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Medical School Debt Includes a Pile of Worries

Medical School Debt Includes a Pile of Worries
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Some residents appear to pay a high price to become a doctor—and that’s in addition to the cost of education. Suboptimal quality of life and symptoms of burnout are associated with educational debt among residents, according to a study published recently in JAMA.

A survey of more than 16,000 internal medicine residents found:

14.8% rated their quality of life “as bad as it can be” or “somewhat bad”

51.5% reported overall burnout

45.8% indicated they were emotionally exhausted

28.9% reported depersonalization

The scores increased with amount of debt the residents carried. Moreover, the combination of low quality of life, emotional stress, and educational debt was also associated with lower Internal Medicine In-Training Examination Scores, or IM-ITEs. Residents juggling more than $200,000 in loans scored 5 points lower than physicians who were debt-free.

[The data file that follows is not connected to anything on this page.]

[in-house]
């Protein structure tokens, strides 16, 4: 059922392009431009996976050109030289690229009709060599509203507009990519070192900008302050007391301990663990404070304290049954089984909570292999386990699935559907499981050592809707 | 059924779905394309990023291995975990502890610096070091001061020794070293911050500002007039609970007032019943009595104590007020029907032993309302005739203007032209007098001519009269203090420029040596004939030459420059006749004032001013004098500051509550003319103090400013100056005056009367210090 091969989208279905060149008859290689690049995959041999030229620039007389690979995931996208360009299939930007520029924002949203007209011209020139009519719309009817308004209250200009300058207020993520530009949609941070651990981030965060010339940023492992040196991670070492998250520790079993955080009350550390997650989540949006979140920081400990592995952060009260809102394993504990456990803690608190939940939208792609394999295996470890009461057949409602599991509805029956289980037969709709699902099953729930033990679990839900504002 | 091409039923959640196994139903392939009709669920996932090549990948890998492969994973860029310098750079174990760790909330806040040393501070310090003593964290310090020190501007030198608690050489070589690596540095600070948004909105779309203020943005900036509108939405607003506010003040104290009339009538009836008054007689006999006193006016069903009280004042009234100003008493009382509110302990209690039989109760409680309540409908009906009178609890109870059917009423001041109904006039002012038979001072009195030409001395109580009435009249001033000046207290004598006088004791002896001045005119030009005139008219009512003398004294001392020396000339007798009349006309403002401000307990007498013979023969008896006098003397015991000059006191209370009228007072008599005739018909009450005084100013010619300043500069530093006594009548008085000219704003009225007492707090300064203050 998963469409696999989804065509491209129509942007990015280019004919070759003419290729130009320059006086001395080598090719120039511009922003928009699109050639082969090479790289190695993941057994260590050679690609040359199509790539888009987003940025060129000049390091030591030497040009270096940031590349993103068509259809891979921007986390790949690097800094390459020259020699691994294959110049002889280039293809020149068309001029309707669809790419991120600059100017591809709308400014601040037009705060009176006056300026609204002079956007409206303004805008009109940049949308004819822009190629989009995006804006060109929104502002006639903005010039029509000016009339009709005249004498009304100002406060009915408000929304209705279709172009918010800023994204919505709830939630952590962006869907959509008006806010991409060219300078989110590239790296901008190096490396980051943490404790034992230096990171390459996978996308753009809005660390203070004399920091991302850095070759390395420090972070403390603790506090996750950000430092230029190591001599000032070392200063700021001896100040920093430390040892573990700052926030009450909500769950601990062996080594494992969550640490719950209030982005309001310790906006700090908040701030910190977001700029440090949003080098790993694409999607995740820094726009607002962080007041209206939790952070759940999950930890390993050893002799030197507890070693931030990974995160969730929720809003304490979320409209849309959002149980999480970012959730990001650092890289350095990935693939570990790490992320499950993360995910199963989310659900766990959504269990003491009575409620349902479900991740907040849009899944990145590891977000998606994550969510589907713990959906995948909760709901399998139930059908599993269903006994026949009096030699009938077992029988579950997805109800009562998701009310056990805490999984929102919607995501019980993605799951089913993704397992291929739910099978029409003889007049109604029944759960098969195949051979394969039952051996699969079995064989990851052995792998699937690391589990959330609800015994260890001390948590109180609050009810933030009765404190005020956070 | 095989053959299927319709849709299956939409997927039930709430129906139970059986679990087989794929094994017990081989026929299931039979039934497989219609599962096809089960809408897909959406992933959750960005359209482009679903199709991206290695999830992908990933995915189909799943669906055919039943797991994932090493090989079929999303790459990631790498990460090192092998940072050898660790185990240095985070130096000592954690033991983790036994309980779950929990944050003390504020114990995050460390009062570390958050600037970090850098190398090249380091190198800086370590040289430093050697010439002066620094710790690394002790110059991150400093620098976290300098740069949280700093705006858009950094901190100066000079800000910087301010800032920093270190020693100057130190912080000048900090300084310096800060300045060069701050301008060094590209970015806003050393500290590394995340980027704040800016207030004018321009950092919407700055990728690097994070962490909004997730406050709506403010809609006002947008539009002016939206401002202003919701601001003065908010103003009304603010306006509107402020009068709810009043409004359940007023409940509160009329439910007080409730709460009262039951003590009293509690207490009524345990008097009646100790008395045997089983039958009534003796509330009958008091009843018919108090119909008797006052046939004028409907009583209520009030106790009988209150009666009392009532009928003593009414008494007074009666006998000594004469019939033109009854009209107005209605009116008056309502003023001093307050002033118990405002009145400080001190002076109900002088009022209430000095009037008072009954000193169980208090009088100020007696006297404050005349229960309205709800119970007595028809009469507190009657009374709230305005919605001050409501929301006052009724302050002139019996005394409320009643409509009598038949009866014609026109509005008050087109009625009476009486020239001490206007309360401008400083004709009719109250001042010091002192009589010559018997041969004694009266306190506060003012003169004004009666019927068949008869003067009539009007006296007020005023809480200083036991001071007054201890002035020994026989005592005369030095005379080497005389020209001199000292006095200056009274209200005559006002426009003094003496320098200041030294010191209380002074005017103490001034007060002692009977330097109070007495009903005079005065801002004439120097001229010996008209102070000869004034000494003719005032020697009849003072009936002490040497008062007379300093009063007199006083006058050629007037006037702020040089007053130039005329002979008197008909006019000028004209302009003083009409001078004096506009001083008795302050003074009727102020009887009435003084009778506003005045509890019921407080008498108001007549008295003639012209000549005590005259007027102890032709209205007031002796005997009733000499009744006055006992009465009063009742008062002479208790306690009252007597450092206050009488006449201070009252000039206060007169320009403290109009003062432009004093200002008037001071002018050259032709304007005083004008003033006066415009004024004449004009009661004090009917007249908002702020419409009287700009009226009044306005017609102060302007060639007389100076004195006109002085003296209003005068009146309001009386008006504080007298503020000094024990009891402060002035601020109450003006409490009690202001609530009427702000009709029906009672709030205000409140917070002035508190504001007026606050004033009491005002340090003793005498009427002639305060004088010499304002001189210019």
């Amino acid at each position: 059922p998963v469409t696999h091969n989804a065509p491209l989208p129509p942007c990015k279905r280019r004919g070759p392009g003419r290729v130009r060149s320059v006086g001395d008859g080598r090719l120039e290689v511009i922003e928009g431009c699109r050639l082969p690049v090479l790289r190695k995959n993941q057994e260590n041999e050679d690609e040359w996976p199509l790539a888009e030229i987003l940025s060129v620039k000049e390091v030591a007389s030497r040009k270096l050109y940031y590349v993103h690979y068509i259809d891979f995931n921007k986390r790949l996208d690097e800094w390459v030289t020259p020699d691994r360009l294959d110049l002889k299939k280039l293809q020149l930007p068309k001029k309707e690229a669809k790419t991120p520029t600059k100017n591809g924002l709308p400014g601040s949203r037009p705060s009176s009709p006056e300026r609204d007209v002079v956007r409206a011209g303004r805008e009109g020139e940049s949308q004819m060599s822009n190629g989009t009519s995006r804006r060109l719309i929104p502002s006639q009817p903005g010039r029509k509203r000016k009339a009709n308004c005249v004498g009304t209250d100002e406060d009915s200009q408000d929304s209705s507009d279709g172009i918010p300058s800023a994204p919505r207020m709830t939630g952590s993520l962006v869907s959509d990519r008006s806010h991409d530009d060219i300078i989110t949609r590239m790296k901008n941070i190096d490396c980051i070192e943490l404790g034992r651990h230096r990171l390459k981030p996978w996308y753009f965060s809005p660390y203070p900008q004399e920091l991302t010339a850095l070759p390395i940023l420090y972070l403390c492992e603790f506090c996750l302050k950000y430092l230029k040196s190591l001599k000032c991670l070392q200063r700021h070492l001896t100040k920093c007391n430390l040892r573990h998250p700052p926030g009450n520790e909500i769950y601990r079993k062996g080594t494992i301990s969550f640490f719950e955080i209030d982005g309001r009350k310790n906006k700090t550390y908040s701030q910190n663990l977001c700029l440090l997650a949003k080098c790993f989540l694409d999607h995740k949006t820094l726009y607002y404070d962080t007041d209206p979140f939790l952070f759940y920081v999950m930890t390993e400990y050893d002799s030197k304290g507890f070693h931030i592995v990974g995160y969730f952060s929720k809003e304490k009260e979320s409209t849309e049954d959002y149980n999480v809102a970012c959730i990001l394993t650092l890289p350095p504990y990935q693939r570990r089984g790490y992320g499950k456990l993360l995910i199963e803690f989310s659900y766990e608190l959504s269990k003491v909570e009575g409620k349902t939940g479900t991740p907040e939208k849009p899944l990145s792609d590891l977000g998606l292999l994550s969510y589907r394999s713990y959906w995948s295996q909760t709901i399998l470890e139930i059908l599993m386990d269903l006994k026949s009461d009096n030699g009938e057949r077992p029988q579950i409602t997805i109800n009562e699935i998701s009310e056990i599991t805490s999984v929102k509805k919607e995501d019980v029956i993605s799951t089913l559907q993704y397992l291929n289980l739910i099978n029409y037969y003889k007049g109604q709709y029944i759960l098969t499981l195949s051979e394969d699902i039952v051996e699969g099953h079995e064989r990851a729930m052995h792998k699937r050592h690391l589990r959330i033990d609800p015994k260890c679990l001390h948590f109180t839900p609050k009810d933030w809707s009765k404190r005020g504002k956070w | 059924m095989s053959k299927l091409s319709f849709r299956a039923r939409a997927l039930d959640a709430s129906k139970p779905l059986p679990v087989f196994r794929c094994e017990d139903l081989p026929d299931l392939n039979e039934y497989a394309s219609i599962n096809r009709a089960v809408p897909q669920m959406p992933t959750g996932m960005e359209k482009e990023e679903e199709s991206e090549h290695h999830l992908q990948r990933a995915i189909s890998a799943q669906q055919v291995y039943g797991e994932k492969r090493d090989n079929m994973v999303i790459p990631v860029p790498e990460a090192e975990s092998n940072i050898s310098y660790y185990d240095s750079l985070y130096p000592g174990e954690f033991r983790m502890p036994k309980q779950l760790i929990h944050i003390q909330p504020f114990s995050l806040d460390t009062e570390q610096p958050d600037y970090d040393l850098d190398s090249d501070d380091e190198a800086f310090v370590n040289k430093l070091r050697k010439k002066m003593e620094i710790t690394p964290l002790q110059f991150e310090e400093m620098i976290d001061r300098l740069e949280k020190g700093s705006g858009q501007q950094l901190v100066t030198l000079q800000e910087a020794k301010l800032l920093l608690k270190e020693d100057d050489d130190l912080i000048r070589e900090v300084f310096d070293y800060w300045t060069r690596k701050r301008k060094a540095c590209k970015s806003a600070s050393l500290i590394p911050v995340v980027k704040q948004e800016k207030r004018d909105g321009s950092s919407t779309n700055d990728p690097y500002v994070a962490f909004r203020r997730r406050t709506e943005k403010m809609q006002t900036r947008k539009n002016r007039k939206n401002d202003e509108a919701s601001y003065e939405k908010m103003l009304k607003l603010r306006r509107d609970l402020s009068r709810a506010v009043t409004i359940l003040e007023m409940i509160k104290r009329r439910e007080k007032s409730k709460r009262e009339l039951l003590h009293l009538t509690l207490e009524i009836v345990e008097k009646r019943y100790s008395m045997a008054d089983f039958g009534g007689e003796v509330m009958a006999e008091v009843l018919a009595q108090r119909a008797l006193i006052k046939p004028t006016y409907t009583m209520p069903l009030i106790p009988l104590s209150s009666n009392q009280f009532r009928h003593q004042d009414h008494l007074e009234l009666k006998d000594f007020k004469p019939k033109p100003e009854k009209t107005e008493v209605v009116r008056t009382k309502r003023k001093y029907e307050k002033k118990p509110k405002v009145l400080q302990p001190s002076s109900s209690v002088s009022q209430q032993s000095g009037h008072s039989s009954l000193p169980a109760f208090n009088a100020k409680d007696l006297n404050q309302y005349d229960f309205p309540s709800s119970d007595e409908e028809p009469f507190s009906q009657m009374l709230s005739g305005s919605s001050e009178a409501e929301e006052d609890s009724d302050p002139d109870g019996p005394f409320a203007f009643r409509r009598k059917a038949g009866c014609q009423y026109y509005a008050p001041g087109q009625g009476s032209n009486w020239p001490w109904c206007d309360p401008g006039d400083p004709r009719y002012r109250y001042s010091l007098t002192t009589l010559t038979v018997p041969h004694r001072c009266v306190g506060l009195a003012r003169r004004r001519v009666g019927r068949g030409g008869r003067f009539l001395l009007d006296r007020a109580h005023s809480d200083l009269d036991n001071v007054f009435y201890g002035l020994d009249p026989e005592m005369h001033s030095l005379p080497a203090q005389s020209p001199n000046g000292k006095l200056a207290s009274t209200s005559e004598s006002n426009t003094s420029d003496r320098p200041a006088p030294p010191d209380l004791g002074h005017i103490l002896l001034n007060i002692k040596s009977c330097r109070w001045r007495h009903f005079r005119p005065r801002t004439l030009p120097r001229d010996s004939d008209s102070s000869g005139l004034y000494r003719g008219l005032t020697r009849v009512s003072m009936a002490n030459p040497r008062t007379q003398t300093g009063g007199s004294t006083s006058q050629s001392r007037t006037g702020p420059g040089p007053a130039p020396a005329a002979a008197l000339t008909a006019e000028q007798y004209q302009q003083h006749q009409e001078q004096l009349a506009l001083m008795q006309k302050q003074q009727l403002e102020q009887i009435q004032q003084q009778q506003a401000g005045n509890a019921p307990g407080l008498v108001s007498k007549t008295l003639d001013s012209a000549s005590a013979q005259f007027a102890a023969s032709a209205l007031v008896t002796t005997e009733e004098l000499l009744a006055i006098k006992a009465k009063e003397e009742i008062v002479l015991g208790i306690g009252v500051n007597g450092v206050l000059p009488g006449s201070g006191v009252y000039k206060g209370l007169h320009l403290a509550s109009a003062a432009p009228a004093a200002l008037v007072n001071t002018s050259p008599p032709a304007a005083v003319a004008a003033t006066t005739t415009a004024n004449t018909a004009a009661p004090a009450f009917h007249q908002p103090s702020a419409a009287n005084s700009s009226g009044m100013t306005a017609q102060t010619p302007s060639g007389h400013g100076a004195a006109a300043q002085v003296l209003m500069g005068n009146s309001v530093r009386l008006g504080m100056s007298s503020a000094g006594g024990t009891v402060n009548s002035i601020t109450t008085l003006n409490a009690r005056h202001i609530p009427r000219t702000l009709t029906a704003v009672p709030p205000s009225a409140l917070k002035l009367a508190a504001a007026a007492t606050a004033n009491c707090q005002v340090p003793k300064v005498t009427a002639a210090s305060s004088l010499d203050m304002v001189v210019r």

Physician’s Weekly wants to know…

  • Do you feel that money and personal debt can affect a physician professionally?
  • What strategies or systems can be put in place by hospital administrators to relieve this stress?

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